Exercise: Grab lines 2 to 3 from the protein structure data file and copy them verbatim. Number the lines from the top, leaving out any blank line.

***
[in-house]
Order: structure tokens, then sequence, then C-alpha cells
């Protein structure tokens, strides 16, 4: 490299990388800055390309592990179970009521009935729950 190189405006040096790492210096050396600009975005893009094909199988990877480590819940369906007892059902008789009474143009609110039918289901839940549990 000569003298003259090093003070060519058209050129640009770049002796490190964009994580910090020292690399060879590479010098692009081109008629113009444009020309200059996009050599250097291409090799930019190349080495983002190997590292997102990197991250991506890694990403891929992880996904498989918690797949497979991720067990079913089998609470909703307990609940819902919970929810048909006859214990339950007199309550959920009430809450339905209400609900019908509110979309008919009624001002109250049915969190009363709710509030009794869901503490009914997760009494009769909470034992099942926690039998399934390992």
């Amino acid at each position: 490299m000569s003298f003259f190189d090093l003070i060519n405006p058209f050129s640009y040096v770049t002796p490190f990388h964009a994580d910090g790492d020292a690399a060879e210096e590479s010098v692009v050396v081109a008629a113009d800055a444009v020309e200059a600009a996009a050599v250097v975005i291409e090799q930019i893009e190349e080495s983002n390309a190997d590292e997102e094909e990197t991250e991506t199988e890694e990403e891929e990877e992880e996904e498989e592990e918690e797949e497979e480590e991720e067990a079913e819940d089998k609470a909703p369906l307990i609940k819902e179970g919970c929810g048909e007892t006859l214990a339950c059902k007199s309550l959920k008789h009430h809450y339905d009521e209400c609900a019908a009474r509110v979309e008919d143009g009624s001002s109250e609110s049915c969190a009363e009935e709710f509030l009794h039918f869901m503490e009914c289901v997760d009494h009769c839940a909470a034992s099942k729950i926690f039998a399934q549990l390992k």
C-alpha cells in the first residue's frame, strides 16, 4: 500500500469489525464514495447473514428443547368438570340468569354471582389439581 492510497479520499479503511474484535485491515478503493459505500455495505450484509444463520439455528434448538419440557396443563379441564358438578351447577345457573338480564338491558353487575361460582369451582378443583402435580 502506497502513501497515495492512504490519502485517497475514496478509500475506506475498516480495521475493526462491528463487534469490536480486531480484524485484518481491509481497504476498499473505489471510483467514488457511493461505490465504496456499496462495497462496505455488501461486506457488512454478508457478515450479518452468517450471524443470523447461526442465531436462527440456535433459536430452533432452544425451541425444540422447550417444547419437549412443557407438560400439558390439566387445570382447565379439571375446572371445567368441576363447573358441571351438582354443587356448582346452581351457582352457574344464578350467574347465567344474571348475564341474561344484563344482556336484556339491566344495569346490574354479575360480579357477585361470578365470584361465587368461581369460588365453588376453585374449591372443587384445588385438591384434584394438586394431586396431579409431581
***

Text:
Order: structure tokens, then sequence, then C-alpha cells
């Protein structure tokens, strides 16, 4: 490299990388800055390309592990179970009521009935729950 190189405006040096790492210096050396600009975005893009094909199988990877480590819940369906007892059902008789009474143009609110039918289901839940549990 000569003298003259090093003070060519058209050129640009770049002796490190964009994580910090020292690399060879590479010098692009081109008629113009444009020309200059996009050599250097291409090799930019190349080495983002190997590292997102990197991250991506890694990403891929992880996904498989918690797949497979991720067990079913089998609470909703307990609940819902919970929810048909006859214990339950007199309550959920009430809450339905209400609900019908509110979309008919009624001002109250049915969190009363709710509030009794869901503490009914997760009494009769909470034992099942926690039998399934390992």